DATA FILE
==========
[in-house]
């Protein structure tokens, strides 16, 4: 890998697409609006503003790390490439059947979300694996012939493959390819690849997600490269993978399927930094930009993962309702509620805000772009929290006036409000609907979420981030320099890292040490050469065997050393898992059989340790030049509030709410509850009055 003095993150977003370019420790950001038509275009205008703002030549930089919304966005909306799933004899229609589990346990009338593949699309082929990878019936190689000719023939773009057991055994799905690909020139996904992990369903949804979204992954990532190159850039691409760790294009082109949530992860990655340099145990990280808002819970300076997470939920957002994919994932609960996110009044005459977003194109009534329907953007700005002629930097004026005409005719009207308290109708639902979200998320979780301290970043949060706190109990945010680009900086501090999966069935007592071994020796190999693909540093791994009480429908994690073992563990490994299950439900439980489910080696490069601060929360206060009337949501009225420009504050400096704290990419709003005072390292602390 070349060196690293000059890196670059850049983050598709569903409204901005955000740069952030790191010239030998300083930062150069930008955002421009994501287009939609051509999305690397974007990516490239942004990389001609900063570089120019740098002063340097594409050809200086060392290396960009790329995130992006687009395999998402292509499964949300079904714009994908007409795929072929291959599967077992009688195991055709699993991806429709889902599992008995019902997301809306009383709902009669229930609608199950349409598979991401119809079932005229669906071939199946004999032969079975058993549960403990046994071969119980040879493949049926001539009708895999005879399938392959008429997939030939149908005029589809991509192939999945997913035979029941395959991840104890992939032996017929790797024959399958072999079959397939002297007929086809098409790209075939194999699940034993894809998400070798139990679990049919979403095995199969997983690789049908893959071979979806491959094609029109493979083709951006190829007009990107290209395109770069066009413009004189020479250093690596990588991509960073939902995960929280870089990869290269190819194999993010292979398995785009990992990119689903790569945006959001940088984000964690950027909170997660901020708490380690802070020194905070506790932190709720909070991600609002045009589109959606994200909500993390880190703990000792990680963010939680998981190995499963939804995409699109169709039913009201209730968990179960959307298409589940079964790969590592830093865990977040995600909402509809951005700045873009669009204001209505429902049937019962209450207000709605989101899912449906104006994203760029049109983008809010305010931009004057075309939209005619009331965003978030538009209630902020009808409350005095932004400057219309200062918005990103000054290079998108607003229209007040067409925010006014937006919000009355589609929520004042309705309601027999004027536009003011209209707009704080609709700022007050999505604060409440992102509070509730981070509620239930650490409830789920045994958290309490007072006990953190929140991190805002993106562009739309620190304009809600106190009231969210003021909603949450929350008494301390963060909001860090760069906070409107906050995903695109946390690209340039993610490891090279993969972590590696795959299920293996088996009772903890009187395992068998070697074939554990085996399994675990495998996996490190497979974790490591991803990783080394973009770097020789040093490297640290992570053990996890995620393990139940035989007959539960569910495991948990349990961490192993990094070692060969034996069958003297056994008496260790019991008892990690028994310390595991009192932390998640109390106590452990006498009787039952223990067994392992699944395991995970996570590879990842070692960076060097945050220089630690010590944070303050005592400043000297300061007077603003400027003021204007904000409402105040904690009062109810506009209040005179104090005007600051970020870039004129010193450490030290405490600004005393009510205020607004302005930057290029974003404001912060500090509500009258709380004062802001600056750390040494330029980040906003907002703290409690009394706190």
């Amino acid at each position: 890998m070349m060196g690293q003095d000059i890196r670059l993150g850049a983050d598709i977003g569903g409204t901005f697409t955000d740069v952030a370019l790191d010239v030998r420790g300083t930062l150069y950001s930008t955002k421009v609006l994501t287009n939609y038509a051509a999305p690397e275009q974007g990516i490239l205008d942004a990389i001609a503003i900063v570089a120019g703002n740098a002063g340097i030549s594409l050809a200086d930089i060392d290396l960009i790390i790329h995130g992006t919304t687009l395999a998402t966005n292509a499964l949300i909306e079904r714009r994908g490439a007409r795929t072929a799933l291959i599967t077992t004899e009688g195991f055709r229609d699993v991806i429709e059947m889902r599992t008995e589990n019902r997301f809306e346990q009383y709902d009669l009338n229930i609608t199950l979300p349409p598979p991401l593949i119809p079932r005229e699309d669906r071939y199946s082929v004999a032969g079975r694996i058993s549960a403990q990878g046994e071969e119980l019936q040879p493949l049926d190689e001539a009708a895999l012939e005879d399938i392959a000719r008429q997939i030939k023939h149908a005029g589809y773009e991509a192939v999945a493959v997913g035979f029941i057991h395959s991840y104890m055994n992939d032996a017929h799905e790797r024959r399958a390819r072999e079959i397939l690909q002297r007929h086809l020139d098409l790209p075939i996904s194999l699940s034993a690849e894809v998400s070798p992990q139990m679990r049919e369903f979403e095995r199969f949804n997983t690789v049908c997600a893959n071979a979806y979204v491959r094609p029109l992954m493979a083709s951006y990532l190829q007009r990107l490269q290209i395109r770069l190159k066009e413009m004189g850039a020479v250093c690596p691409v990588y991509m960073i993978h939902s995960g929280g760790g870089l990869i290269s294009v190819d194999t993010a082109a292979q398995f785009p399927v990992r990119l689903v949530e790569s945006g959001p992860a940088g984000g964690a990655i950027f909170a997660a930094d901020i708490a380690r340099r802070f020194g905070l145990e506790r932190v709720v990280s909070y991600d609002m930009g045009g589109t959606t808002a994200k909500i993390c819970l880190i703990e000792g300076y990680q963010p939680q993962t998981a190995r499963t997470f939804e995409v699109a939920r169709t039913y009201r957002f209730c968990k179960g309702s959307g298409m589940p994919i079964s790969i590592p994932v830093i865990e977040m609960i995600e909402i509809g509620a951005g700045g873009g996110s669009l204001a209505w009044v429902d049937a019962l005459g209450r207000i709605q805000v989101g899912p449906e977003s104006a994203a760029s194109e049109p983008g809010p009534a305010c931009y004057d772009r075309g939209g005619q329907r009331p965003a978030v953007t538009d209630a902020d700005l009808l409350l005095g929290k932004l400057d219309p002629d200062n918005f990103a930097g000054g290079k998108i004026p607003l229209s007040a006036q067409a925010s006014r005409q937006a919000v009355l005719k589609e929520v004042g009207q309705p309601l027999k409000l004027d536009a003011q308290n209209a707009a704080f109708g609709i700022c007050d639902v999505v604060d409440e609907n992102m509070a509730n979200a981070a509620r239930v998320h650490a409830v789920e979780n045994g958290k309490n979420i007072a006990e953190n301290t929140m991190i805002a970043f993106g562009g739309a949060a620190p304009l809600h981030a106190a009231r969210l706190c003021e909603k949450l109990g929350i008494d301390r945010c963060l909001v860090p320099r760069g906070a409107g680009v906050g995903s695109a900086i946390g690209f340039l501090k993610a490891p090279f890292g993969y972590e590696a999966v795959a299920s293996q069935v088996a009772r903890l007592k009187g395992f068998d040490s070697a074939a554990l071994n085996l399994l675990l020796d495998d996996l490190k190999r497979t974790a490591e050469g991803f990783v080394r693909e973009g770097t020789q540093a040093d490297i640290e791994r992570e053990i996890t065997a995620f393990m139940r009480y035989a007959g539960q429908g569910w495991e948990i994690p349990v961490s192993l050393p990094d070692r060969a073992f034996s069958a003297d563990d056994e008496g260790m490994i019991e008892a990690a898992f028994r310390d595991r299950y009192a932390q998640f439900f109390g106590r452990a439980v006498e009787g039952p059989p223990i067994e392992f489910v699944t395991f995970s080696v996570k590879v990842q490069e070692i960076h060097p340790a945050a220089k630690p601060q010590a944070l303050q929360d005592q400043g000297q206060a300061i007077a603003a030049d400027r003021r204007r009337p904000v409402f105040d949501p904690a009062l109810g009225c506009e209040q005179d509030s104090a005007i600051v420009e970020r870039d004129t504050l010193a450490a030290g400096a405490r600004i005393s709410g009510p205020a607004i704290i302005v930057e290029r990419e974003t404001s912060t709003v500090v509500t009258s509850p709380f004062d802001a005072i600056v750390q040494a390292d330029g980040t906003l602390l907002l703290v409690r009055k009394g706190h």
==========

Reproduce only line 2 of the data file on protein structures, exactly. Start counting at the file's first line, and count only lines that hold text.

């Protein structure tokens, strides 16, 4: 890998697409609006503003790390490439059947979300694996012939493959390819690849997600490269993978399927930094930009993962309702509620805000772009929290006036409000609907979420981030320099890292040490050469065997050393898992059989340790030049509030709410509850009055 003095993150977003370019420790950001038509275009205008703002030549930089919304966005909306799933004899229609589990346990009338593949699309082929990878019936190689000719023939773009057991055994799905690909020139996904992990369903949804979204992954990532190159850039691409760790294009082109949530992860990655340099145990990280808002819970300076997470939920957002994919994932609960996110009044005459977003194109009534329907953007700005002629930097004026005409005719009207308290109708639902979200998320979780301290970043949060706190109990945010680009900086501090999966069935007592071994020796190999693909540093791994009480429908994690073992563990490994299950439900439980489910080696490069601060929360206060009337949501009225420009504050400096704290990419709003005072390292602390 070349060196690293000059890196670059850049983050598709569903409204901005955000740069952030790191010239030998300083930062150069930008955002421009994501287009939609051509999305690397974007990516490239942004990389001609900063570089120019740098002063340097594409050809200086060392290396960009790329995130992006687009395999998402292509499964949300079904714009994908007409795929072929291959599967077992009688195991055709699993991806429709889902599992008995019902997301809306009383709902009669229930609608199950349409598979991401119809079932005229669906071939199946004999032969079975058993549960403990046994071969119980040879493949049926001539009708895999005879399938392959008429997939030939149908005029589809991509192939999945997913035979029941395959991840104890992939032996017929790797024959399958072999079959397939002297007929086809098409790209075939194999699940034993894809998400070798139990679990049919979403095995199969997983690789049908893959071979979806491959094609029109493979083709951006190829007009990107290209395109770069066009413009004189020479250093690596990588991509960073939902995960929280870089990869290269190819194999993010292979398995785009990992990119689903790569945006959001940088984000964690950027909170997660901020708490380690802070020194905070506790932190709720909070991600609002045009589109959606994200909500993390880190703990000792990680963010939680998981190995499963939804995409699109169709039913009201209730968990179960959307298409589940079964790969590592830093865990977040995600909402509809951005700045873009669009204001209505429902049937019962209450207000709605989101899912449906104006994203760029049109983008809010305010931009004057075309939209005619009331965003978030538009209630902020009808409350005095932004400057219309200062918005990103000054290079998108607003229209007040067409925010006014937006919000009355589609929520004042309705309601027999004027536009003011209209707009704080609709700022007050999505604060409440992102509070509730981070509620239930650490409830789920045994958290309490007072006990953190929140991190805002993106562009739309620190304009809600106190009231969210003021909603949450929350008494301390963060909001860090760069906070409107906050995903695109946390690209340039993610490891090279993969972590590696795959299920293996088996009772903890009187395992068998070697074939554990085996399994675990495998996996490190497979974790490591991803990783080394973009770097020789040093490297640290992570053990996890995620393990139940035989007959539960569910495991948990349990961490192993990094070692060969034996069958003297056994008496260790019991008892990690028994310390595991009192932390998640109390106590452990006498009787039952223990067994392992699944395991995970996570590879990842070692960076060097945050220089630690010590944070303050005592400043000297300061007077603003400027003021204007904000409402105040904690009062109810506009209040005179104090005007600051970020870039004129010193450490030290405490600004005393009510205020607004302005930057290029974003404001912060500090509500009258709380004062802001600056750390040494330029980040906003907002703290409690009394706190």